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All dressed up, no prom to go to

Now, all the high school senior in South Shore, Massachusetts, can do is stare at the dark blue prom dress hanging in her bedroom since December, and commiserate by phone with schoolmates who are also facing an uncertain future during the pandemic.

An outdoor photo shoot by a Reuters photographer this month did at least give her and her friends a chance to dress up and pose for the camera.

“It’s definitely bittersweet,” said Appleton, 17, a state swimming champion bound for college in the fall.

The high school prom – short for promenade dance – is an American rite of passage, usually held in April through June before graduation. Plans for the event can be as elaborate as weddings, with dresses bought months in advance, stylists organized to fix hair and makeup, and limousines hired to take the partygoers to the party.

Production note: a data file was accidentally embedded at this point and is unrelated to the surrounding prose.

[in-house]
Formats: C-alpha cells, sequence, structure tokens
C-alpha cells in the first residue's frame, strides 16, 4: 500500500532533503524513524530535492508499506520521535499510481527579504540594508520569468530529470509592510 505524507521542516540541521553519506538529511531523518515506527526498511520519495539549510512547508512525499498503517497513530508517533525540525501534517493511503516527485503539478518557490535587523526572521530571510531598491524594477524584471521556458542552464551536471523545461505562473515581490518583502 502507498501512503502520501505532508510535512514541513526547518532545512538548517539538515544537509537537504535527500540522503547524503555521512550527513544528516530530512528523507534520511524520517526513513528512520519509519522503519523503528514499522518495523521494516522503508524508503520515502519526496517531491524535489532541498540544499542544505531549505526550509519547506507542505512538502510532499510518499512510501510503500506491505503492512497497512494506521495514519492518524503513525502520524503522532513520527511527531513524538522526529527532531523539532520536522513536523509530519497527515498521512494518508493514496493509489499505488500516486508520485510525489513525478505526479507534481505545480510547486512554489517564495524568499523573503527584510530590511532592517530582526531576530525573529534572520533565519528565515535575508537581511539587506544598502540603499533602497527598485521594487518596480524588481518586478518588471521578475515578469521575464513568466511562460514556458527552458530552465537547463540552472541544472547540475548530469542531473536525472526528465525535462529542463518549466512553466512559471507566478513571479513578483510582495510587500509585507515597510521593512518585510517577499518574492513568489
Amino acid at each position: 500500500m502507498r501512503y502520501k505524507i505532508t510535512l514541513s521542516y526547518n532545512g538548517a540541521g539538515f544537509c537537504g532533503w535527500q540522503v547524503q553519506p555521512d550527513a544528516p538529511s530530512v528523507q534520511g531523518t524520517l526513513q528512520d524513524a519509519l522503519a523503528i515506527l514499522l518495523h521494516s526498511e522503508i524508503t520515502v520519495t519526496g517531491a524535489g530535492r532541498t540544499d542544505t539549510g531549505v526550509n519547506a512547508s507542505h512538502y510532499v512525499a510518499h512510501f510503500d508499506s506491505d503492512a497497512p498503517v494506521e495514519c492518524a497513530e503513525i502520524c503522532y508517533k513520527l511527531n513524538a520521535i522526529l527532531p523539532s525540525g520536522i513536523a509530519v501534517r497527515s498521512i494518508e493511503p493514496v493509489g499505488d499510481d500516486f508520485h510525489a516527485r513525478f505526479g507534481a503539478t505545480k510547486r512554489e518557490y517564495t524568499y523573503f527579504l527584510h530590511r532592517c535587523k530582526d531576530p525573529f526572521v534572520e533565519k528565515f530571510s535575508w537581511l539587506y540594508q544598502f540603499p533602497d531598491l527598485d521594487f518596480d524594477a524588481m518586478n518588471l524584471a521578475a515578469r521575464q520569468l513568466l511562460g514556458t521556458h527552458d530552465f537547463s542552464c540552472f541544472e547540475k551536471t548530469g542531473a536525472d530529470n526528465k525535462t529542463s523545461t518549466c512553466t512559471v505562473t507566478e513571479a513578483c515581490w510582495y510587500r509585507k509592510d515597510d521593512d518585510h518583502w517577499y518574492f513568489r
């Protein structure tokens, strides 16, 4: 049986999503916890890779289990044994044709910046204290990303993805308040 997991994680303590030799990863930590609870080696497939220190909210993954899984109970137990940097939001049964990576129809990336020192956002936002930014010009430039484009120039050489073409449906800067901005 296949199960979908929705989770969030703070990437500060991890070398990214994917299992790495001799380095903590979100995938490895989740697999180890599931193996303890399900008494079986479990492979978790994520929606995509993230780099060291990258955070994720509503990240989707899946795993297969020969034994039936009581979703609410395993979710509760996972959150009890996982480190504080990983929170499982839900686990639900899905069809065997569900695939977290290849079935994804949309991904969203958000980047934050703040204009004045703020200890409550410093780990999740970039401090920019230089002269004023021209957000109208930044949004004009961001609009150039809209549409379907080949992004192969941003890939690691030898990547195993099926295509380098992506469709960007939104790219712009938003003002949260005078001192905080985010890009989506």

But those plans have been dashed for many of the seniors of 2020, with lockdowns that may extend through the autumn.

Boston high schoolers and best friends Lucie Mareira and Shea Mikalauskis showed up to the photo shoot in long slinky dresses, their hair tied up. Instead of high heels, they wore practical flip flops to trek around Ponkapoag Pond in Canton.

“It was a relief to get it off our shoulders, and not feel the constant sadness of not having a prom, to know others felt the same way,” said Mareira.

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